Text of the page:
Viewed by AFI
Partially Viewed
Offscreen Credit
Name Occurs Before Title
AFI Life Achievement Award

TOP SEARCHES

CASABLANCA

During World War II, Casablanca, Morocco is a waiting point for throngs of desperate refugees fleeing Nazi-occupied Europe. Exit visas, which are necessary to leave the country, are at ... >>

CITIZEN KANE

Seventy-year-old newspaper tycoon Charles Foster Kane dies in his palatial Florida home, Xanadu, after uttering the single word “Rosebud.” While watching a newsreel summarizing the years during which Kane ... >>

REAR WINDOW

Laid up with a broken leg during the height of summer, renowned New York magazine photographer L. B. “Jeff” Jeffries enters his last week of home confinement, bored and ... >>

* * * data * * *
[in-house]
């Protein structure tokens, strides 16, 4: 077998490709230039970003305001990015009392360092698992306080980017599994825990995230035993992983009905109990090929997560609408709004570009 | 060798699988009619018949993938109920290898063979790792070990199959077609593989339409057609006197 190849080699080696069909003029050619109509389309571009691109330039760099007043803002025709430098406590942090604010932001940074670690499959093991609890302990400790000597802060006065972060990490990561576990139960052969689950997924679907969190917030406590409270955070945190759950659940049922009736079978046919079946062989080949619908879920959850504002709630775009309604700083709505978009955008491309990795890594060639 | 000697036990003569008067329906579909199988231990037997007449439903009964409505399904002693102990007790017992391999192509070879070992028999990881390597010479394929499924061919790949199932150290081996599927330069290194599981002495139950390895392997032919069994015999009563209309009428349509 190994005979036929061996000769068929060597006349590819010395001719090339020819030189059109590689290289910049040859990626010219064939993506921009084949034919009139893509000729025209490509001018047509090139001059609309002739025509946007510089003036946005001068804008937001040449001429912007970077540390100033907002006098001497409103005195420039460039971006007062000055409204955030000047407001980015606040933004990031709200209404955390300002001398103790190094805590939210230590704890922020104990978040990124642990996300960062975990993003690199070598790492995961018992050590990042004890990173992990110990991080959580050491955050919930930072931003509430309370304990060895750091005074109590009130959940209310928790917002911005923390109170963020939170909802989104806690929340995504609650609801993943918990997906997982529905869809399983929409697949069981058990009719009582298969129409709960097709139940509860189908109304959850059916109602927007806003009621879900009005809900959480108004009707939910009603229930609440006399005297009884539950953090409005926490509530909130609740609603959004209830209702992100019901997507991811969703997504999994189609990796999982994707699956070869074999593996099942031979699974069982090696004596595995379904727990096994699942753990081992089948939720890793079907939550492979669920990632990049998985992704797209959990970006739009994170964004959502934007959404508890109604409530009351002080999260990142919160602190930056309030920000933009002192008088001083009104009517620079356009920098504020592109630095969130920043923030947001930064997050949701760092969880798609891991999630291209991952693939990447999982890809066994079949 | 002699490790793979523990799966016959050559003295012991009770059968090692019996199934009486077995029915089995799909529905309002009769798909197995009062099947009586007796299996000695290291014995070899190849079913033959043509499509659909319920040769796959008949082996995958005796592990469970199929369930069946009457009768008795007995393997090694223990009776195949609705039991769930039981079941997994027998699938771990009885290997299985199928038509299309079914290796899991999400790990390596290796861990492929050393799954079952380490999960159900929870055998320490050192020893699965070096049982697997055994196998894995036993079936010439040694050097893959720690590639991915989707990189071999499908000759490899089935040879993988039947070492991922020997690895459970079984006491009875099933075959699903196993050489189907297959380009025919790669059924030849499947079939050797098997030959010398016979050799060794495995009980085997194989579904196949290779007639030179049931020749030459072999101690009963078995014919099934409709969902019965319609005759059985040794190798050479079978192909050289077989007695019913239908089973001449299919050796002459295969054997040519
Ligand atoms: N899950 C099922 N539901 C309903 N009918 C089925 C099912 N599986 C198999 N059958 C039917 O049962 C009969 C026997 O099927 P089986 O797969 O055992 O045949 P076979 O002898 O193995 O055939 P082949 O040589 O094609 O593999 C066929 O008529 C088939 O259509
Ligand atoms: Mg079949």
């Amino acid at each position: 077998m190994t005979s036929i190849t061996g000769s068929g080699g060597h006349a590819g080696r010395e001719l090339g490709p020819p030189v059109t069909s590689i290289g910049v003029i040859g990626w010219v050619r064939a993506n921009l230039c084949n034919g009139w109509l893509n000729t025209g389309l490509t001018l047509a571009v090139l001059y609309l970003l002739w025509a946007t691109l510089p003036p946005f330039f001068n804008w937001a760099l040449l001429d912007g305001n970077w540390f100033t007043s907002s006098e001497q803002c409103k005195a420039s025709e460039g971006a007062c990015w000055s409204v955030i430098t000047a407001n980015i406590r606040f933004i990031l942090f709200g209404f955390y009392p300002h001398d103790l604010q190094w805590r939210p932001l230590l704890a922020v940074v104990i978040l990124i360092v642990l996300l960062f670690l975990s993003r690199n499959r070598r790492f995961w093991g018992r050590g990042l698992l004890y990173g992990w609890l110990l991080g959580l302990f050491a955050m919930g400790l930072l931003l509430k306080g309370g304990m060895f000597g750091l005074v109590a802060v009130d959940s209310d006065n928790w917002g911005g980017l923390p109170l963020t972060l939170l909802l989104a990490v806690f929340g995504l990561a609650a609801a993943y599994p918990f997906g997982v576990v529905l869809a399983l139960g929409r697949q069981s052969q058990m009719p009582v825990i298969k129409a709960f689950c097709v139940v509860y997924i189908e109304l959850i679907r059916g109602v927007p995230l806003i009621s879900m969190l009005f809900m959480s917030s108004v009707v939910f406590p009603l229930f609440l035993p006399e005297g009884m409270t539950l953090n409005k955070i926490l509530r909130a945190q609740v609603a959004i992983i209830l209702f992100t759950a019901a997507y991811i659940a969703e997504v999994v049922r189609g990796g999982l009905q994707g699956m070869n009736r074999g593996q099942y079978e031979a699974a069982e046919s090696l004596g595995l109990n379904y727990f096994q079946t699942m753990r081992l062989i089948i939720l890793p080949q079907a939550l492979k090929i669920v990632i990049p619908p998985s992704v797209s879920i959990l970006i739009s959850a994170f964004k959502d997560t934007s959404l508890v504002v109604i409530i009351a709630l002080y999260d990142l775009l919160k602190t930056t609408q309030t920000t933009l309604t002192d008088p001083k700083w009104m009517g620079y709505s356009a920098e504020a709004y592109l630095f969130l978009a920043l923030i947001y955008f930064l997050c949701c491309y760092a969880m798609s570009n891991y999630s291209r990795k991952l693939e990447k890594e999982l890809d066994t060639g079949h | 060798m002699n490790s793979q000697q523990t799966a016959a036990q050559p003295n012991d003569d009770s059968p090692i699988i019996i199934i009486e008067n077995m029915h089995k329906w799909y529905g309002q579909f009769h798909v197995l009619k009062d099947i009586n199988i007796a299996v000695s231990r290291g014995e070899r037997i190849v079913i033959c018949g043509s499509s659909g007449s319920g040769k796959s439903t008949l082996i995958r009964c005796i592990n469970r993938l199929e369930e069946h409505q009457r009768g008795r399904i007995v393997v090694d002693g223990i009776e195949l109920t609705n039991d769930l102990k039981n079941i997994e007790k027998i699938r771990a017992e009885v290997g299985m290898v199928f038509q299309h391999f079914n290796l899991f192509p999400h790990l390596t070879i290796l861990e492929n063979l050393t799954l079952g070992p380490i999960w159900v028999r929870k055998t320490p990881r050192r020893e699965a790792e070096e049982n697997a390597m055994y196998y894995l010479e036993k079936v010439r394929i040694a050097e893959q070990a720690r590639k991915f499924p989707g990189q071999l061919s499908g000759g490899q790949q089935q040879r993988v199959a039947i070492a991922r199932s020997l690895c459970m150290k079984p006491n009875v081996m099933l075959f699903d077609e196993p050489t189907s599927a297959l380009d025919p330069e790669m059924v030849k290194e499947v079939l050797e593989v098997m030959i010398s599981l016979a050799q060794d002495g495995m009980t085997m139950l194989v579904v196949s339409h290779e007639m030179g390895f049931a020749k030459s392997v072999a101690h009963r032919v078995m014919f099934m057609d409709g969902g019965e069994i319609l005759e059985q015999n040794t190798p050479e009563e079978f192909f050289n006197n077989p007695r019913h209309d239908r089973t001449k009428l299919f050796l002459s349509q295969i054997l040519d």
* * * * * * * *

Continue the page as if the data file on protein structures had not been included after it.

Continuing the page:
RAGING BULL

In 1941, at a boxing match in Cleveland, Ohio, pandemonium breaks out when Jake La Motta, an up-and-coming young boxer, loses a decision to Jimmy Reeves, suffering his first ... >>

CITY LIGHTS

At an outdoor dedication ceremony, a tramp is discovered sleeping in the arms of a statue as it is being unveiled before a crowd. He is chased into ... >>

The American Film Institute is grateful to Sir Paul Getty KBE and the Sir Paul Getty KBE Estate for their dedication to the art of the moving image and their support for the AFI Catalog of Feature Films and without whose support AFI would not have been able to achieve this historical landmark in this epic scholarly endeavor.